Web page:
The best that can be said is that Dawkins is using the word "abuse" to gratuitously yoke unrelated points together. It is certainly a bad thing to interfere with children sexually. It is almost certainly a bad thing to whack them with sticks. It may be a bad thing to teach them to believe in something which is Not True. It may very well be a Bad Thing to teach them about Hell. It may even be (yawn) that it's Bad Thing to say "Jewish child" if what you mean is "Child with Jewish parents". And "abuse" doesn't mean much more than "doing a bad thing". (Bad tempered tennis players sometimes get docked a point for "racket abuse", don't they?) So I suppose you can say that "telling a child that he might be going to hell" is a form of "child abuse", if you want to: but you haven't said anything, except that you don't approve of it, which we already knew. To say "Oh, you might call what the gym teacher did to you child abuse, but surely the real child abuse is labeling someone a Zoroastrian when they are too young to know the difference between Mazda and Odin" is an empty rhetorical gesture. Politicians do it all the time. "The honorable member speaks of police brutality, but surely real brutality experienced on a day to to day basis by my constituents is the rerouting of the number six bus to Asda on a Wednesday mornings."

Atheists presumably tell their children that granny has died and they are never going to see her again and we are going to put her in a box and burn her and sprinkle the ashes on a rosebush AND ONE DAY THIS WILL HAPPEN TO YOU AS WELL AND THERE IS NOTHING YOU CAN DO ABOUT IT SO THERE....(FX: Evil laughter). Which seems only marginally better than saying that there is a good chance that Granny has gone to be with Jesus but also a chance that she hasn't and only God knows for sure. I think the best thing is to tell children what you actually believe is true. The one thing I think is pretty definitely wrong is telling children that Granny has gone to be a star in heaven, that one, third on the left — not because you believe it, but because you don't have the courage to tell them what you really do believe. But I wouldn't call it child abuse. I wouldn't say "Being told granny is just dead is worse than feeling that the gym teacher is staring at me in a slightly creepy way." It's a meaningless, like asking which is better, Thomas Hardy or Maltesers.

Read: Where Dawkins Went Wrong --  The Book

Thursday, August 21, 2014


“Good Morning!" said Bilbo, and he meant it....

"What do you mean?" said Gandalf. "Do you wish me a good morning, or mean that it is a good morning whether I want it or not; or that you feel good this morning; or that it is a morning to be good on?"

"All of them at once," said Bilbo.

      The Hobbit

A very clever monkey can sometimes work out that if he makes the sign for "want" and the sign for "banana" there is a very good chance that his keeper will give him a banana.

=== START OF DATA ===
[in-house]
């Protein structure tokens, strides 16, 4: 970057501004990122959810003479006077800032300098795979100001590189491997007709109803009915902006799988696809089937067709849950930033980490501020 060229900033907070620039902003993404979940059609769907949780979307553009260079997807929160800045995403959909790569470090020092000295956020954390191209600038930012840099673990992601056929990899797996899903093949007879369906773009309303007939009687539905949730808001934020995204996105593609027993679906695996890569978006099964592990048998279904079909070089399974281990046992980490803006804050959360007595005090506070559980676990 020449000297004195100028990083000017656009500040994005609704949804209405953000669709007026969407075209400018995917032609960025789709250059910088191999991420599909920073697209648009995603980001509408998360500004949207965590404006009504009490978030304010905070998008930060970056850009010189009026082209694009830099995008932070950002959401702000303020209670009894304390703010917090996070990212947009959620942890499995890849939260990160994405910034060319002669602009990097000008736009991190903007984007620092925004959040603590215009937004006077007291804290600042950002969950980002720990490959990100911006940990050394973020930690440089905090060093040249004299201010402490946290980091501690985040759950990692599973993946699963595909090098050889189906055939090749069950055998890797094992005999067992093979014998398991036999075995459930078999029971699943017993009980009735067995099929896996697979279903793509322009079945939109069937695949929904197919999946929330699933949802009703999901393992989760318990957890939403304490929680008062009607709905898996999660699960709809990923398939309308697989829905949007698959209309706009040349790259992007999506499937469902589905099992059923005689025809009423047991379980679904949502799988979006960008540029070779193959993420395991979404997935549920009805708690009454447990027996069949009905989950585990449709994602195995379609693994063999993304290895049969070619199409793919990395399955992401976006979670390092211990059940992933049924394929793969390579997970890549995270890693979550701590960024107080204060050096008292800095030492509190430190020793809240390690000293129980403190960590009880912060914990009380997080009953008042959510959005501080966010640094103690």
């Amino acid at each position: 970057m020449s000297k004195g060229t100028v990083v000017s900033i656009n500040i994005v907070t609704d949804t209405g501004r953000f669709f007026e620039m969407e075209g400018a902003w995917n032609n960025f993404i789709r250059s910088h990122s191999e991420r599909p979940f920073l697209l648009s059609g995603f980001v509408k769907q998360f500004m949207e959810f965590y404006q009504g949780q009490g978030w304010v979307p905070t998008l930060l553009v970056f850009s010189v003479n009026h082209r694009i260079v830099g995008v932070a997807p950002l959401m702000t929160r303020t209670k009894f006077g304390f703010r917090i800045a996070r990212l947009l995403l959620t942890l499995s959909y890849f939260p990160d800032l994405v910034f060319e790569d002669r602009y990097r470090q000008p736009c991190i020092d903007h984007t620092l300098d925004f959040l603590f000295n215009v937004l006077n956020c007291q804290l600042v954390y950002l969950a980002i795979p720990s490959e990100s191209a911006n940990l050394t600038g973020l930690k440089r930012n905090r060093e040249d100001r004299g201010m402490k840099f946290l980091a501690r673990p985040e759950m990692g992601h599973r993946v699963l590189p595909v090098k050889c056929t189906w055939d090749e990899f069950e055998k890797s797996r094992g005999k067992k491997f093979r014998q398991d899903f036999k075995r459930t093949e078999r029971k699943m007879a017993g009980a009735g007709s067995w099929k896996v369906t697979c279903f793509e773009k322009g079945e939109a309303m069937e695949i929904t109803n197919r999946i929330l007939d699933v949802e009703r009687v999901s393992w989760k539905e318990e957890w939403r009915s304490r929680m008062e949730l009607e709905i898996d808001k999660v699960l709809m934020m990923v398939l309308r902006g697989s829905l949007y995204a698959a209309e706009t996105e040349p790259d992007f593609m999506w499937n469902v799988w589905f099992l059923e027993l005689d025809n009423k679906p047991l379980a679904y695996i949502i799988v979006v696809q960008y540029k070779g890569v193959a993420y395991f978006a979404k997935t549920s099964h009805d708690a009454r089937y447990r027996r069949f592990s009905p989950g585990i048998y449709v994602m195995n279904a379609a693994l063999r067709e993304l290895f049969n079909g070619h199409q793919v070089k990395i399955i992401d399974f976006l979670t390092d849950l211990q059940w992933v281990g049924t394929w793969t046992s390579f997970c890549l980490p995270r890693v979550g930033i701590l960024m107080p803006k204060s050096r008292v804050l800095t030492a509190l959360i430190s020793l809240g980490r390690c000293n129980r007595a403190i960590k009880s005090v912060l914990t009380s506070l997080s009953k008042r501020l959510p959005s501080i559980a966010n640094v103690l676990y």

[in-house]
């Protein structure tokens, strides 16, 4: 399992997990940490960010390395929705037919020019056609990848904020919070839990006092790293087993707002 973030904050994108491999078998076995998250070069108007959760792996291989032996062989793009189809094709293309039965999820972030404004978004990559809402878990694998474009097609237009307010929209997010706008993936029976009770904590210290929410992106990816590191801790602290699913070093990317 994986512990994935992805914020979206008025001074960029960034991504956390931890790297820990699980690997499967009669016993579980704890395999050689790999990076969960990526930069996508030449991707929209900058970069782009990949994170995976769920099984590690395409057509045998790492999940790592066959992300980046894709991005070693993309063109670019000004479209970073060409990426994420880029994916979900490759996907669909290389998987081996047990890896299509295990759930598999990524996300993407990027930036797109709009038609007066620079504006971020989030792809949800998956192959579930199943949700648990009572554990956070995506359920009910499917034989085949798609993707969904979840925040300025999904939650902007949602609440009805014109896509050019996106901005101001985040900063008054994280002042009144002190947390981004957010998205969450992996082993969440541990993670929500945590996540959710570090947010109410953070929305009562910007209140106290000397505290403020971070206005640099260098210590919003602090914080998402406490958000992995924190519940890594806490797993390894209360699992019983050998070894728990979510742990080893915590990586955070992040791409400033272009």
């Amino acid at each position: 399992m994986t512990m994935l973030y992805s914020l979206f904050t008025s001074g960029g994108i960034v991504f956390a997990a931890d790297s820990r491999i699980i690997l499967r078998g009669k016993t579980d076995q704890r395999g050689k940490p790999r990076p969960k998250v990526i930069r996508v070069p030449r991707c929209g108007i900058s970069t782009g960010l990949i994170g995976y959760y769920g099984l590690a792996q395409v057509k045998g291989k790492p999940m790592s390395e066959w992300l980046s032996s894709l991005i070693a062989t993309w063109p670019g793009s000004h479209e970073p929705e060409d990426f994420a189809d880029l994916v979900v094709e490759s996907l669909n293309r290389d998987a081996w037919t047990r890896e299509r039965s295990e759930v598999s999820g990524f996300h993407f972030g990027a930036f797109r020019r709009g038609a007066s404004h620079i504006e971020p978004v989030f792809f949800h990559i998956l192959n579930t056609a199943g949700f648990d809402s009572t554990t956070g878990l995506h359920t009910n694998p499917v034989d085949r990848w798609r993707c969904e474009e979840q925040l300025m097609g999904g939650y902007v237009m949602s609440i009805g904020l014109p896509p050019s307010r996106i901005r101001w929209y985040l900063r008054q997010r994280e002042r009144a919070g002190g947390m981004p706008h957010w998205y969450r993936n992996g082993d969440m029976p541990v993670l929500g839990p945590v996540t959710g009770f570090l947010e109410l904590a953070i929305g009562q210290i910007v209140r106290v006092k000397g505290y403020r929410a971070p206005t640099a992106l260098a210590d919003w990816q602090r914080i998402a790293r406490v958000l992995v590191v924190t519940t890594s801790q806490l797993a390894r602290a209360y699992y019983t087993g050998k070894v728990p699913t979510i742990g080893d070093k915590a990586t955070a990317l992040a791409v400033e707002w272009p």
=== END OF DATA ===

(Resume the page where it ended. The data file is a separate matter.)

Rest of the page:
But human language is more complicated than that. A group of words means something different from what those words mean individually. And that meaning can't be found on a look-up table. It has to do with who is speaking, and who is listening, and where the conversation is happening, and in what tone of voice, and what was said earlier in the conversation, and what was meant by that particular group of words the last 99 times someone said them.

What do the words "I am going to make you an offer you can't refuse" mean?

1: I am going to make you an offer you can't refuse
2: I am going to kill your favourite horse and put the severed head on your pillow
3: I am big fan of 1970s gangster movies

I assume that the answer is "All of them together".

Hobbits understand this kind of thing. Wizards, monkeys and biologists seem not to. Wizards pretend that they can only hear the literal meaning of what you say to them. Words mean what words mean and nothing else. Teach these boys and girls facts; facts alone are what is wanted in life. Try telling a Wizard that, at the end of the day, what makes a good school is happy children and devoted teachers, and the Wizard will ask if those things are not equally important in the morning? (I have mentioned Mr Simon Heffer's guide to the English language before in these column. It is very funny indeed.)

A sensible person might perfectly well criticize "at the end of the day" on stylistic grounds: it's a cliché, it calls to mind a particular kind of sports journalists, and my comment would read better if I'd found a fresher way of expressing it. But at the end of the day, the reality is that the vast majority of people up and down the country would understand perfectly what you meant. ("We could have a very long discussion about what makes a good school, and that discussion would go on all day, but I feel sure that we would eventually reach the following conclusion....") Only a wizard could be confused by it. 

If I were to say "Hello, hello, hello: what's all this then?" I think that most Hobbits would be able to work out what the words mean. They mean something like "I have noticed you, and I want to make it clear that I am keeping and eye on you, although you haven't done anything wrong so far." But if someone does say that, it's most unlikely that that is what they mean. The words, taken together, send out a sort of signal, and they signify something along the lines of: "I am a very old fashioned police officer." But it is most unlikely that they mean that, either. Most likely, they are signalling something like "I am a character in a play which is so old fashioned that the policemen still use this kind of cliché," or, more succinctly, "Ladies and gentlemen, please do not take this play too seriously."  You can't find this out by looking up the word "Hello" in the dictionary, or studying its etymology. You can only find it out by knowing about plays and policemen. The words don't mean what they mean. There isn't anything but social context.